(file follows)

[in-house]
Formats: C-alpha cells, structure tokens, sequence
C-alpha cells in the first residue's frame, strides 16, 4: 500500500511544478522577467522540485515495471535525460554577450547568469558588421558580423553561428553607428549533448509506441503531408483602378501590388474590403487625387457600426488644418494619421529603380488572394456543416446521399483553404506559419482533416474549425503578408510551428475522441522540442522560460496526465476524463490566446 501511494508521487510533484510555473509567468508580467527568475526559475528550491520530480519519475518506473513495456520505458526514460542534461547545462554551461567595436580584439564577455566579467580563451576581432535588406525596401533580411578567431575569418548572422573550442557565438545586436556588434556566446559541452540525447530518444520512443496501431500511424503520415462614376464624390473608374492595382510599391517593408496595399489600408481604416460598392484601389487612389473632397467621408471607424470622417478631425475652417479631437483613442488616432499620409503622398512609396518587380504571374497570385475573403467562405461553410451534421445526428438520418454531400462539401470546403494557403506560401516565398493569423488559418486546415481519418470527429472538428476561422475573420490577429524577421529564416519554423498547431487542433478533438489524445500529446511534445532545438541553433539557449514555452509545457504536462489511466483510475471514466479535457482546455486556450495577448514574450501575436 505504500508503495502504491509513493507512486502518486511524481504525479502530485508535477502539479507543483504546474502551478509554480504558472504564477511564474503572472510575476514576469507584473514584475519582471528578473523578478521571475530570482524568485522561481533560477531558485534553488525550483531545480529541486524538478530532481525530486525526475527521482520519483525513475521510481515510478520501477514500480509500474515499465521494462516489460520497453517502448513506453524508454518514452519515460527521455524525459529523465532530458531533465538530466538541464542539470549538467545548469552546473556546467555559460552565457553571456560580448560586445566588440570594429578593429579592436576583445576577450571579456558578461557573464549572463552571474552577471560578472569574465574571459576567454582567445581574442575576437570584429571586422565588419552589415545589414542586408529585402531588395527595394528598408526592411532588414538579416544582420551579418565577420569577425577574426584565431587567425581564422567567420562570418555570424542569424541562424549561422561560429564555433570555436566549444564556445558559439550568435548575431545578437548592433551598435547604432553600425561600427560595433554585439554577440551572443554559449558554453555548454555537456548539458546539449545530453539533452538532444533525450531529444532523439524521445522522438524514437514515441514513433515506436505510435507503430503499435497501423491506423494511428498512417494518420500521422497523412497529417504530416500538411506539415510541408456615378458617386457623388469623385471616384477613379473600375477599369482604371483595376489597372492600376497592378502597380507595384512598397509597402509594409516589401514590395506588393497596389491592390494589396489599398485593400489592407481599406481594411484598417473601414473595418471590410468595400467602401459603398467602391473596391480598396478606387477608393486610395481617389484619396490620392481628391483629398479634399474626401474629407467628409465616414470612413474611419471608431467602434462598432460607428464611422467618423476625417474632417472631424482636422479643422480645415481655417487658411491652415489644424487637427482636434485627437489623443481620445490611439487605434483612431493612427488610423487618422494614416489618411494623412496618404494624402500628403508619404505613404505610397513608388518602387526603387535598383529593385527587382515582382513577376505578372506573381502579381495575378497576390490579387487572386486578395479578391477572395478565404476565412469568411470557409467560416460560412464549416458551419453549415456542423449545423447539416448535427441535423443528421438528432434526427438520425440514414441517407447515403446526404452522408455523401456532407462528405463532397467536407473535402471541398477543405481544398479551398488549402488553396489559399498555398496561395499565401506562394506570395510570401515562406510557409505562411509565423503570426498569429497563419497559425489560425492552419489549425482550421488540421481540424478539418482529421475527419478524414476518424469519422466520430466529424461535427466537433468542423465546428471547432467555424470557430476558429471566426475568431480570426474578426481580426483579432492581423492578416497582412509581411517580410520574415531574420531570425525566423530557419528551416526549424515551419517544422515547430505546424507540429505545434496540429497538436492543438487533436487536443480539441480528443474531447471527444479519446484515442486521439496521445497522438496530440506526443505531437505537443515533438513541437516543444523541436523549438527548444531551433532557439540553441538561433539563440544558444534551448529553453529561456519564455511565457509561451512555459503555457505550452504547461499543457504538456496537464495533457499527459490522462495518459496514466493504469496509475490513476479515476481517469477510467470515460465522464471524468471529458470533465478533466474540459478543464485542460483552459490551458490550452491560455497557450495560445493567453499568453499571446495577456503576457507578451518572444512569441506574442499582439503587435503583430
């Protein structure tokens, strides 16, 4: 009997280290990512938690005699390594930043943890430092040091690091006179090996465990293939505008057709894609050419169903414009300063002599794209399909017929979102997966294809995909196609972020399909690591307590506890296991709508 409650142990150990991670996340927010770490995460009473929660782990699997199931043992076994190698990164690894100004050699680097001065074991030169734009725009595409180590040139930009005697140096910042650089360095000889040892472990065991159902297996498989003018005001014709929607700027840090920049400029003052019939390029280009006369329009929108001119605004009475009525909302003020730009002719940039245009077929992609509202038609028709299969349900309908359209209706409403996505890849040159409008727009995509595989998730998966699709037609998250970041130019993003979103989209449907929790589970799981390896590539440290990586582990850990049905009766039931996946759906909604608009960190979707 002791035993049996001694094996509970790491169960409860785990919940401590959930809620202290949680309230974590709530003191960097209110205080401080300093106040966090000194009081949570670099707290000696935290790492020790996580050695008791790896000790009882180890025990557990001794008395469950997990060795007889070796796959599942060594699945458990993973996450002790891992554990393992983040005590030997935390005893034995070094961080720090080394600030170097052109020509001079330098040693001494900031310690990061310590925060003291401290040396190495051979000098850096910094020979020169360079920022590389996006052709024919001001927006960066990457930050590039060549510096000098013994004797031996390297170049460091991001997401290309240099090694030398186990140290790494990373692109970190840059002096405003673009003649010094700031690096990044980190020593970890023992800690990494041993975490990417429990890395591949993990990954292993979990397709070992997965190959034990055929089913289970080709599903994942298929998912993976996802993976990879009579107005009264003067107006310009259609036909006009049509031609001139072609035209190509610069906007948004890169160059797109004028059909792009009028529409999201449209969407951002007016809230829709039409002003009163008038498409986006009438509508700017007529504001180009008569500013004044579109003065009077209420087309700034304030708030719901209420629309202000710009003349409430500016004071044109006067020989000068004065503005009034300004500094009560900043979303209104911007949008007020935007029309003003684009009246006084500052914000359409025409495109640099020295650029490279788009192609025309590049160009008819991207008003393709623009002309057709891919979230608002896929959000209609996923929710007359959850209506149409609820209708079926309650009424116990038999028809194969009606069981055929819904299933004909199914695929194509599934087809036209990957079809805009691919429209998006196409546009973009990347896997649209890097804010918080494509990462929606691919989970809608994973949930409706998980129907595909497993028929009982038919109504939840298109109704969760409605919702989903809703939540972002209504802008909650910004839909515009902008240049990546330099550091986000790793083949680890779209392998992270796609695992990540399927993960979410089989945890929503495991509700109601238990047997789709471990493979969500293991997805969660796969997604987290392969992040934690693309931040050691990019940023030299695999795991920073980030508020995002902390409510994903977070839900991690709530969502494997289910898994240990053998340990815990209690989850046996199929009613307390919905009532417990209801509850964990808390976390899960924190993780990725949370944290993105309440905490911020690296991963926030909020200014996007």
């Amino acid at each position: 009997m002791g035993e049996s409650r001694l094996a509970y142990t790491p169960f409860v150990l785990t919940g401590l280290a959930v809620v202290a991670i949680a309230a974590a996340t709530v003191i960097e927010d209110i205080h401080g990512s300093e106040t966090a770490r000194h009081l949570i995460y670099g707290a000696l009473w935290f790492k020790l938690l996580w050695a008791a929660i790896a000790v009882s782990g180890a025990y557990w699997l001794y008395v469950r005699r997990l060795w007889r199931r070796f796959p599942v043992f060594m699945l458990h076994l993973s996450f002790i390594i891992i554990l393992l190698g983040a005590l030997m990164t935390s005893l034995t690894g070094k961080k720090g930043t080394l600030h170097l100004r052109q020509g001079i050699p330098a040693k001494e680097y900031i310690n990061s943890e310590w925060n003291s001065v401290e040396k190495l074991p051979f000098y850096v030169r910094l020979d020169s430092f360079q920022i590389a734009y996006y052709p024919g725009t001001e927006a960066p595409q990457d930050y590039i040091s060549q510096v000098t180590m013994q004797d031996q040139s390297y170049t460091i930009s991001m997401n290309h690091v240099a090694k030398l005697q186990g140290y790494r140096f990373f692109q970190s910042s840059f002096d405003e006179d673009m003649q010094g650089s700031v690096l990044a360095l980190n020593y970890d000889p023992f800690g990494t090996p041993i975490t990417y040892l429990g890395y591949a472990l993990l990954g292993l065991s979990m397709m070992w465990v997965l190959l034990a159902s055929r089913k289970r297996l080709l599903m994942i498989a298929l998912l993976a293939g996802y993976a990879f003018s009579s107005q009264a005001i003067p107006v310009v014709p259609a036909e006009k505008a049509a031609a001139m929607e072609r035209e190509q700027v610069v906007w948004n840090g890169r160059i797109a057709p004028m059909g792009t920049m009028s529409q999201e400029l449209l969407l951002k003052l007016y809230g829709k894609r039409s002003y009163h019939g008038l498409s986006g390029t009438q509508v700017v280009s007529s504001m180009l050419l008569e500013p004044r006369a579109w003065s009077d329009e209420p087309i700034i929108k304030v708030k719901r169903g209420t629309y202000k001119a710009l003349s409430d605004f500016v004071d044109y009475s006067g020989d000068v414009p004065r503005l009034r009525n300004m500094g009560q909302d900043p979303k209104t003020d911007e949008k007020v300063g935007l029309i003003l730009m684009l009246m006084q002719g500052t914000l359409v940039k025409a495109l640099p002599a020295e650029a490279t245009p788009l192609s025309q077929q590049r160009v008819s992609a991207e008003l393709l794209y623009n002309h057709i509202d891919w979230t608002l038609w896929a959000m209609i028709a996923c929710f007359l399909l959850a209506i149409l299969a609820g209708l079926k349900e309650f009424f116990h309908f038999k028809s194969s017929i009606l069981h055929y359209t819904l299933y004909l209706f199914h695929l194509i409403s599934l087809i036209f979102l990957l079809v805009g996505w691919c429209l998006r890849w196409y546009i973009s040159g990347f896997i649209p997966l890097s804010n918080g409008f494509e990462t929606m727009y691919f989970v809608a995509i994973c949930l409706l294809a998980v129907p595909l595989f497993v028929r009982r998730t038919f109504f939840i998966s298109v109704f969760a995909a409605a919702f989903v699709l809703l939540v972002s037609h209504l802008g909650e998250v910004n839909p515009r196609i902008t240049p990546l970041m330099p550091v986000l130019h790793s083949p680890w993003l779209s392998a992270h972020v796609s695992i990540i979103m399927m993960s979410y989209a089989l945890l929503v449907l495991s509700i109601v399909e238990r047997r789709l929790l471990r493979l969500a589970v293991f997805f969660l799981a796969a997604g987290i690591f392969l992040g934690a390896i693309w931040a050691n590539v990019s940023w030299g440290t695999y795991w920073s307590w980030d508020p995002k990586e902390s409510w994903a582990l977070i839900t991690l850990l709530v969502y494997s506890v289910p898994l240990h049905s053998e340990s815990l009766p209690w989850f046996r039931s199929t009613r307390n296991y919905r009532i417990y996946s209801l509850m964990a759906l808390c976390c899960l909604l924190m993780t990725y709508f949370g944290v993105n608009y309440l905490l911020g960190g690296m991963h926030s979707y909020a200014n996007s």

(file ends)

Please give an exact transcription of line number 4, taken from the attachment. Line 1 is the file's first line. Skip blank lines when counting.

């Protein structure tokens, strides 16, 4: 009997280290990512938690005699390594930043943890430092040091690091006179090996465990293939505008057709894609050419169903414009300063002599794209399909017929979102997966294809995909196609972020399909690591307590506890296991709508 409650142990150990991670996340927010770490995460009473929660782990699997199931043992076994190698990164690894100004050699680097001065074991030169734009725009595409180590040139930009005697140096910042650089360095000889040892472990065991159902297996498989003018005001014709929607700027840090920049400029003052019939390029280009006369329009929108001119605004009475009525909302003020730009002719940039245009077929992609509202038609028709299969349900309908359209209706409403996505890849040159409008727009995509595989998730998966699709037609998250970041130019993003979103989209449907929790589970799981390896590539440290990586582990850990049905009766039931996946759906909604608009960190979707 002791035993049996001694094996509970790491169960409860785990919940401590959930809620202290949680309230974590709530003191960097209110205080401080300093106040966090000194009081949570670099707290000696935290790492020790996580050695008791790896000790009882180890025990557990001794008395469950997990060795007889070796796959599942060594699945458990993973996450002790891992554990393992983040005590030997935390005893034995070094961080720090080394600030170097052109020509001079330098040693001494900031310690990061310590925060003291401290040396190495051979000098850096910094020979020169360079920022590389996006052709024919001001927006960066990457930050590039060549510096000098013994004797031996390297170049460091991001997401290309240099090694030398186990140290790494990373692109970190840059002096405003673009003649010094700031690096990044980190020593970890023992800690990494041993975490990417429990890395591949993990990954292993979990397709070992997965190959034990055929089913289970080709599903994942298929998912993976996802993976990879009579107005009264003067107006310009259609036909006009049509031609001139072609035209190509610069906007948004890169160059797109004028059909792009009028529409999201449209969407951002007016809230829709039409002003009163008038498409986006009438509508700017007529504001180009008569500013004044579109003065009077209420087309700034304030708030719901209420629309202000710009003349409430500016004071044109006067020989000068004065503005009034300004500094009560900043979303209104911007949008007020935007029309003003684009009246006084500052914000359409025409495109640099020295650029490279788009192609025309590049160009008819991207008003393709623009002309057709891919979230608002896929959000209609996923929710007359959850209506149409609820209708079926309650009424116990038999028809194969009606069981055929819904299933004909199914695929194509599934087809036209990957079809805009691919429209998006196409546009973009990347896997649209890097804010918080494509990462929606691919989970809608994973949930409706998980129907595909497993028929009982038919109504939840298109109704969760409605919702989903809703939540972002209504802008909650910004839909515009902008240049990546330099550091986000790793083949680890779209392998992270796609695992990540399927993960979410089989945890929503495991509700109601238990047997789709471990493979969500293991997805969660796969997604987290392969992040934690693309931040050691990019940023030299695999795991920073980030508020995002902390409510994903977070839900991690709530969502494997289910898994240990053998340990815990209690989850046996199929009613307390919905009532417990209801509850964990808390976390899960924190993780990725949370944290993105309440905490911020690296991963926030909020200014996007």